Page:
Which type of workers are resigning?


The Great Resignation has affected nearly every type of worker. The US Bureau of Labor Statistics data shows that, on average, all industries have had more people quitting, and more job openings this year compared to previous years.

resignation stats

Source: Infographic: US Job Openings Hit Record High as Workers Quit in Droves


Typically, younger employees get the blame for job-hopping. But in this case, the resignation rates have been at their highest for people in the middle of their careers.

The increase in resignation rates for employees aged 30 – 45 has increased by over 20%, and analysts are discovering it’s because these employees have built up enough experience to fit into any new role of their choosing.

These employees are also more financially stable than younger employees and have more flexibility to take a career break if they choose to, as they know their experience and skills will allow them to jump back into the workforce any time they want to.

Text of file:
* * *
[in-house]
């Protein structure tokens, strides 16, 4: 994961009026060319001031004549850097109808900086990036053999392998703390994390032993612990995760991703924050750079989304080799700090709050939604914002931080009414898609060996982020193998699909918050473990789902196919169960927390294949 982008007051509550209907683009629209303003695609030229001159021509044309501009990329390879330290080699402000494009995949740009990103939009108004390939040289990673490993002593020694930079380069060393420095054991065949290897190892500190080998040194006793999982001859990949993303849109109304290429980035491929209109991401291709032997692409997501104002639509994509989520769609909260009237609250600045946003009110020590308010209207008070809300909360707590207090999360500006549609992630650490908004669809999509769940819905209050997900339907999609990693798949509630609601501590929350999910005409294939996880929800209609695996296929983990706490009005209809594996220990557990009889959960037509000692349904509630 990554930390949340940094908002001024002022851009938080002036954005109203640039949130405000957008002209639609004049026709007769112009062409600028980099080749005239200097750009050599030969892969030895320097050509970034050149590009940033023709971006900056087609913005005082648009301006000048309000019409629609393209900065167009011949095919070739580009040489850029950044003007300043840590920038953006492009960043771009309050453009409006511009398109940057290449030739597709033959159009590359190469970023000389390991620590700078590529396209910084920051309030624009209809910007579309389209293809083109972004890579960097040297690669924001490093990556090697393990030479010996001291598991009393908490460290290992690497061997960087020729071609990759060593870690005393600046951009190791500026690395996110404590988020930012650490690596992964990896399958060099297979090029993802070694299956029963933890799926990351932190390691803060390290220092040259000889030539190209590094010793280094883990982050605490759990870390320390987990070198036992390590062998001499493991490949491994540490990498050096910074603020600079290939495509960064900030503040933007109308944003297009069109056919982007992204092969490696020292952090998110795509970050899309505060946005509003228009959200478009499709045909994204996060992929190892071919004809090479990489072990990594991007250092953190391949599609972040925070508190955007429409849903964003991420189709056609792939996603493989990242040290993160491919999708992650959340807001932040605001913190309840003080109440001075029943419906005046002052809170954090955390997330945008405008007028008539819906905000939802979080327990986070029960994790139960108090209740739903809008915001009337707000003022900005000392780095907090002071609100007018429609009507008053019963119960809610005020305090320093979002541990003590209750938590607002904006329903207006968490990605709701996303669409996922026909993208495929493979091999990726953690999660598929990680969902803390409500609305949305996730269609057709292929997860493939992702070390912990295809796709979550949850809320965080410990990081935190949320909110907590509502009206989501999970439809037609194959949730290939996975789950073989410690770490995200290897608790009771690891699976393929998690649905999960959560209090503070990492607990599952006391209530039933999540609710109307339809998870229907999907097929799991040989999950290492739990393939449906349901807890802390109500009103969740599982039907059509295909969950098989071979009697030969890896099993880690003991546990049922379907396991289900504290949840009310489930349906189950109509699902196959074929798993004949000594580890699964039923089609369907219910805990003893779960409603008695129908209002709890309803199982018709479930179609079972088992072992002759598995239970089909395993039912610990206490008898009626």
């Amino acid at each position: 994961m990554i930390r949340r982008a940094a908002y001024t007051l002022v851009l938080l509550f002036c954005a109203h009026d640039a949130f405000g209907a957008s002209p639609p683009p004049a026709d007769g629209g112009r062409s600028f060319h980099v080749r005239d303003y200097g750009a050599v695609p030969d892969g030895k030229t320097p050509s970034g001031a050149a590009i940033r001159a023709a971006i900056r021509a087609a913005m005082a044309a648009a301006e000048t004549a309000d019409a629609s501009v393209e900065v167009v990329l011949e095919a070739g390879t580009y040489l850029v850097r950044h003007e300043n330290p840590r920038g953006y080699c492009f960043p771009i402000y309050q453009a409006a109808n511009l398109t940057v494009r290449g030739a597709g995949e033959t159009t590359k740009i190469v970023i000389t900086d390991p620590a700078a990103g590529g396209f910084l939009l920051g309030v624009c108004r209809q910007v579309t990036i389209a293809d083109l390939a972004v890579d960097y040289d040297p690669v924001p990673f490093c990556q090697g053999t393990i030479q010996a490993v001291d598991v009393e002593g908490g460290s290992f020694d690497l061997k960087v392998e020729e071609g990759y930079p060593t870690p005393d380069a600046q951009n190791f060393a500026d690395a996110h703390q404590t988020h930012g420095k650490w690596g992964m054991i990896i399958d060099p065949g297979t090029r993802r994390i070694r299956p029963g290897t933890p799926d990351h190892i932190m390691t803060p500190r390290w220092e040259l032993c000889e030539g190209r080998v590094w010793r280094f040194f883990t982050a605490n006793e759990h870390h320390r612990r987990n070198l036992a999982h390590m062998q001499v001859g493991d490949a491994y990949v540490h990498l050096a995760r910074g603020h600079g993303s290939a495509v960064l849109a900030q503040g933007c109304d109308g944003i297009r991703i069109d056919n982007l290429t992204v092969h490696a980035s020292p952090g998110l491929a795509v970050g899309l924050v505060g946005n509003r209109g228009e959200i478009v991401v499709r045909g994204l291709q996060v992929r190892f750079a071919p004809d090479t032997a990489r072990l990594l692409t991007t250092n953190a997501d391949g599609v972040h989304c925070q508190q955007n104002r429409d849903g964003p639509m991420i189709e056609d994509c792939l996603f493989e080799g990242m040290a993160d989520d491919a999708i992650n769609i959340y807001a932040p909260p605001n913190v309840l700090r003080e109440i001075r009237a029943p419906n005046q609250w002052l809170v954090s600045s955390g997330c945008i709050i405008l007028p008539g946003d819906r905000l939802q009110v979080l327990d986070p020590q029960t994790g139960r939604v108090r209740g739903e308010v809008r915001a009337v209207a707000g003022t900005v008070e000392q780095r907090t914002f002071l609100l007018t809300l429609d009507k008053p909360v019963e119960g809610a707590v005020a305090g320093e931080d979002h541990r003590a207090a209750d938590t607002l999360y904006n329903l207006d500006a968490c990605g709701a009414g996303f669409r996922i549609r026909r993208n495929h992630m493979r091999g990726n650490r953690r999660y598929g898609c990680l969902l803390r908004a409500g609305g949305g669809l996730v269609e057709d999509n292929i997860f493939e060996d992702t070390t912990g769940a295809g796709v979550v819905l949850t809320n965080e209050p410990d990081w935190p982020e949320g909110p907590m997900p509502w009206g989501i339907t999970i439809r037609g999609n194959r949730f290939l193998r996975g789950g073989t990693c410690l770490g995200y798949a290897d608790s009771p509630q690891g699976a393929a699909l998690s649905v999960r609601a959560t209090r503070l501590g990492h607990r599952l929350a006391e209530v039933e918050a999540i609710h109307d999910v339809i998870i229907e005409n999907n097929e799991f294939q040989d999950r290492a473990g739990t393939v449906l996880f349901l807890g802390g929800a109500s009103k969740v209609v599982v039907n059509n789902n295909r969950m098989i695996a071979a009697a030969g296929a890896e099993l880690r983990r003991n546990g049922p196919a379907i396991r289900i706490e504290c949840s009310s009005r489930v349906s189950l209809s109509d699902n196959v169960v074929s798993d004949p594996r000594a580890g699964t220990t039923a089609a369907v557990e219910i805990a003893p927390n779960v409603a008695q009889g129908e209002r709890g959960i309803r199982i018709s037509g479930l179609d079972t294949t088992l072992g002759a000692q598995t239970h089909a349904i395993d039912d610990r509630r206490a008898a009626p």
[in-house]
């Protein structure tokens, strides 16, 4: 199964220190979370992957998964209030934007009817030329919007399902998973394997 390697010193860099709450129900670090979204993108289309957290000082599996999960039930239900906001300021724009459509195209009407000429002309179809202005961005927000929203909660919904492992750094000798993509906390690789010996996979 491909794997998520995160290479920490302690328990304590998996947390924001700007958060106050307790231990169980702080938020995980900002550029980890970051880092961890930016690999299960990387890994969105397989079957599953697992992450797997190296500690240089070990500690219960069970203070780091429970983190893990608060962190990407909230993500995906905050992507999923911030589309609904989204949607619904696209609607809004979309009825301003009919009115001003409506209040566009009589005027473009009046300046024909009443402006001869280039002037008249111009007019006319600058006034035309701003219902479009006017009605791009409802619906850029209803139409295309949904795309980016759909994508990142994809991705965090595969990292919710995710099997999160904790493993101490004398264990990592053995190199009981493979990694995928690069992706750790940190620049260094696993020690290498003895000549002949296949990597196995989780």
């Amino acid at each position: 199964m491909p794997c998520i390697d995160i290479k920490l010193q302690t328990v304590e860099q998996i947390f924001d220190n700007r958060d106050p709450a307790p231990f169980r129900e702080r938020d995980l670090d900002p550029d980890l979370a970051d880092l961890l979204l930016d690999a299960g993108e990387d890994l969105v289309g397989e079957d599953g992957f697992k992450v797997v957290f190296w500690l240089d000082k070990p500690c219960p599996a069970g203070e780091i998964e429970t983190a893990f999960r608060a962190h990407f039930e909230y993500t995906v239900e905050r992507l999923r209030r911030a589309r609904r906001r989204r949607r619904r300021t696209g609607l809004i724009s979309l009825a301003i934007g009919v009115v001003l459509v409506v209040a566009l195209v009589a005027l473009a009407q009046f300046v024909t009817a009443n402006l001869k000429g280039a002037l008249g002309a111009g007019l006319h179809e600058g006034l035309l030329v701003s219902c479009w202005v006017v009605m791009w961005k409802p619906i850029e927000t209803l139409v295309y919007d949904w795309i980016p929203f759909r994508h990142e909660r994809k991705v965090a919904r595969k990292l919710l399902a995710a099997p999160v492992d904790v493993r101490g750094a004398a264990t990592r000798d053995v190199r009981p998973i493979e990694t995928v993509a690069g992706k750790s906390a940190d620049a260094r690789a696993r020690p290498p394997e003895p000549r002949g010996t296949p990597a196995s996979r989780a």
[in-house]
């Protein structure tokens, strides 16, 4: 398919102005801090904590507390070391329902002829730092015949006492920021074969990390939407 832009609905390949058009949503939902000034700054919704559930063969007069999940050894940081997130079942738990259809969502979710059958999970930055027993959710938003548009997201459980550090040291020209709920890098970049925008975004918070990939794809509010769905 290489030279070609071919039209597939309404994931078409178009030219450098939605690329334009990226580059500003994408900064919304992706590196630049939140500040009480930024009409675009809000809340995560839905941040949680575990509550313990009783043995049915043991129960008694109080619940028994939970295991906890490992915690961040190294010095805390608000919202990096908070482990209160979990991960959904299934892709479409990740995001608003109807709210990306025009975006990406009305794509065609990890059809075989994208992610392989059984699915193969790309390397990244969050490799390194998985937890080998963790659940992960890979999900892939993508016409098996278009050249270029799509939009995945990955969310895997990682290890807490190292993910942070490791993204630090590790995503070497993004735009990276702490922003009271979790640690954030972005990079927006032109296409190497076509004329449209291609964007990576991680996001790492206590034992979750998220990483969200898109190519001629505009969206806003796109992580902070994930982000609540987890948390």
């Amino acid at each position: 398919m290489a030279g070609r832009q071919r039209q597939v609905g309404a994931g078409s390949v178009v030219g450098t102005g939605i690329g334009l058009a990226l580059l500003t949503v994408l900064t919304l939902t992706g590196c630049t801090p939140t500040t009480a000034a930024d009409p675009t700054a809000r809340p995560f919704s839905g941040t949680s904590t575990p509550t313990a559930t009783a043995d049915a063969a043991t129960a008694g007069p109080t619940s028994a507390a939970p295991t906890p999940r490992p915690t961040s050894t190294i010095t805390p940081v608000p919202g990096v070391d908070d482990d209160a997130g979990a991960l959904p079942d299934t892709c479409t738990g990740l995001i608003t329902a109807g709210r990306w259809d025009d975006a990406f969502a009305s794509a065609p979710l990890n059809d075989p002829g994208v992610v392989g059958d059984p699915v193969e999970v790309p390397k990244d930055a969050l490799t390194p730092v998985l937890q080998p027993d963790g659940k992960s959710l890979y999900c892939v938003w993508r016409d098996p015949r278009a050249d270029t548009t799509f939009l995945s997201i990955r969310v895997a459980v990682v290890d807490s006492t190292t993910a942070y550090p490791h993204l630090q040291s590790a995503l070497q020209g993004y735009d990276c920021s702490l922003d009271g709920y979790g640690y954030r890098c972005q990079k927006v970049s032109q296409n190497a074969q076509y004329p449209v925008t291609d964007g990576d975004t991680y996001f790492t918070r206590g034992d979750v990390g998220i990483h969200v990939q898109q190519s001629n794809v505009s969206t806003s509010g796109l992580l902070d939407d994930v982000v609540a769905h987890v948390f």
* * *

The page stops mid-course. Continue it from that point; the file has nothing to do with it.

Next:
Harvard Business Review also found that employers see mid-level employees as a lower risk during the hiring process. They’ve worked for long enough to prove they can do their jobs effectively with minimal supervision, so in a remote-first and hybrid-work world, they may be seen as a safer choice than a younger employee that’s new to the workforce.


How has the tech industry been affected by The Great Resignation?


While there has been a total increase in resignations and organisations in every sector have struggled to find key hires, the tech industry has been particularly affected.

Data from Statista shows that tech is the second-most affected, only after hospitality.